Heritage foundation provides grant for historic Black school building

This file photo shows the partially rebuilt Fairview — E.S. Brown school campus.

Cave Spring and Cedartown are among the 13 communities that will share more than $75,000 in tourism product development funds through an Explore Georgia grant.

Joyce Perdue-Smith, chairman of the Fairview-E.S. Brown Heritage Corp., said the historic African-American school in Cave Spring received $8,000 to help enhance access to the restored school grounds off Padlock Mountain Road.

The funds will be used to build an ADA-compliant ramp, sidewalks and porches.

Perdue-Smith said the organization decided to apply for the grant after being included in an Economic Development Assessment of the Cave Spring area performed by state officials for the city a year ago.

Edward Guzman, assistant city manager in Cedartown, said his city received $7,000 to purchase a mobile stage and lighting.

“The portable stage will allow us to enhance our outdoor festivals and concerts,” Guzman said. “If we are still dealing with this virus into 2021, then the portable stage will also allow the performing arts center to hold outdoor events where we can space out people better.”

The portable stage and lighting equipment will also be used by the Cedartown Performing Arts Center for their shows/concerts.

The catalyst for Cedartown getting the grant was a visit by the state’s tourism product development resource team in 2018 that was brought in by the Polk County Chamber of Commerce. The group presented a report with a number of ideas for the county to enhance tourism, which allowed the cities in the county to be eligible for the Explore Georgia grant.

The grant is a one-for-one matching grant, meaning each group will have to match its total grant allocation in order for it to be approved. Guzman said Cedartown is prepared for that, with the total cost of the project about $17,000.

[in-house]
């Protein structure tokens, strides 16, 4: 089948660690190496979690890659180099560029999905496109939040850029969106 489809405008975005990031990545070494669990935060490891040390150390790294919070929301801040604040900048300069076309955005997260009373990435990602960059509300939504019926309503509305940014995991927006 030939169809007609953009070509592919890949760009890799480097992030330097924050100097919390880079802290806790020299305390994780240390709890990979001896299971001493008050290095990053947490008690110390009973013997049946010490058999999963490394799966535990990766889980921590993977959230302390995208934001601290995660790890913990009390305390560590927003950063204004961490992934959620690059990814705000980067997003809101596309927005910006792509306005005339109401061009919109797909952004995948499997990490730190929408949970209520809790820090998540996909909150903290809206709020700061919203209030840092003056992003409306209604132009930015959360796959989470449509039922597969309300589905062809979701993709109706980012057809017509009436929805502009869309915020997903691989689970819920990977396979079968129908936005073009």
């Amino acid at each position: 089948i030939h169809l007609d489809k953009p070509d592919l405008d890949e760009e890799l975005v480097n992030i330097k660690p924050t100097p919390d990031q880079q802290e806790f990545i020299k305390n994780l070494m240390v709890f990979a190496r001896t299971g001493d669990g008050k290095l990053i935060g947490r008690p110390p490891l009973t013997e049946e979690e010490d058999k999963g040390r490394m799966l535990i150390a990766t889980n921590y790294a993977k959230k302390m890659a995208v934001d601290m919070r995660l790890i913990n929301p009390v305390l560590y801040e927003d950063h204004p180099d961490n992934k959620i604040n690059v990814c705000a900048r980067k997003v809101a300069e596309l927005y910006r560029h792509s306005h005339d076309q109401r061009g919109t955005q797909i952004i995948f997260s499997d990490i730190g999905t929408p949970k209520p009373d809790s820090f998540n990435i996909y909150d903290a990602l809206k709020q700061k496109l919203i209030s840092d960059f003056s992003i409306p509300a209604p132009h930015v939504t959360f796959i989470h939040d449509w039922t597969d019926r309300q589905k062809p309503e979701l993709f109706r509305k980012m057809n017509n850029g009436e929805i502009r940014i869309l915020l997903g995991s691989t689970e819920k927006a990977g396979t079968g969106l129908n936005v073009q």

The tourism division of the state’s Department of Economic Development announced the awards Aug. 20.The program helps communities boost their appeal as a tourist destination and leverage that as a driver of economic impact.

“While Georgia’s tourism industry has felt the painful effects of the COVID-19 pandemic, by providing funding for these 13 projects the tourism product development grants will support the safe recovery of the industry throughout the entire state,” said GDEcD Commissioner Pat Wilson.

“Like any business, a healthy tourism business is one that’s growing in quality and quantity of product worthy of being marketed and promoted,” said Deputy Commissioner of Tourism Mark Jaronski. “Funding is essential to advance many of these projects, and we take great pride in helping Georgia’s communities, especially rural areas, use the power of tourism to attract visitor spending, create jobs, support businesses and generate tax revenues.”

The recommendations and financial support provided through this funding program are designed to spur tourism development activities at the local level that enhance the visitor experience.

Other recipients of the 2021 Tourism Product Development Community Funding Program are:

6th Cavalry Museum African American WAC Mural – Fort Oglethorpe

African American Cultural Center – Brunswick

Banner & Cemetery – Randolph County

Centennial Trail & City Park – Twin City

Chickamauga Canoe Launch Park – Catoosa County

River Water Trail – Meriwether County

Historic District & Trail Signage – Dallas

Madison Morgan Conservancy’s Madison Morgan Meander Bike Tour – Madison

Mulberry Riverwalk Signage – Braselton

Wayfinding – Hawkinsville

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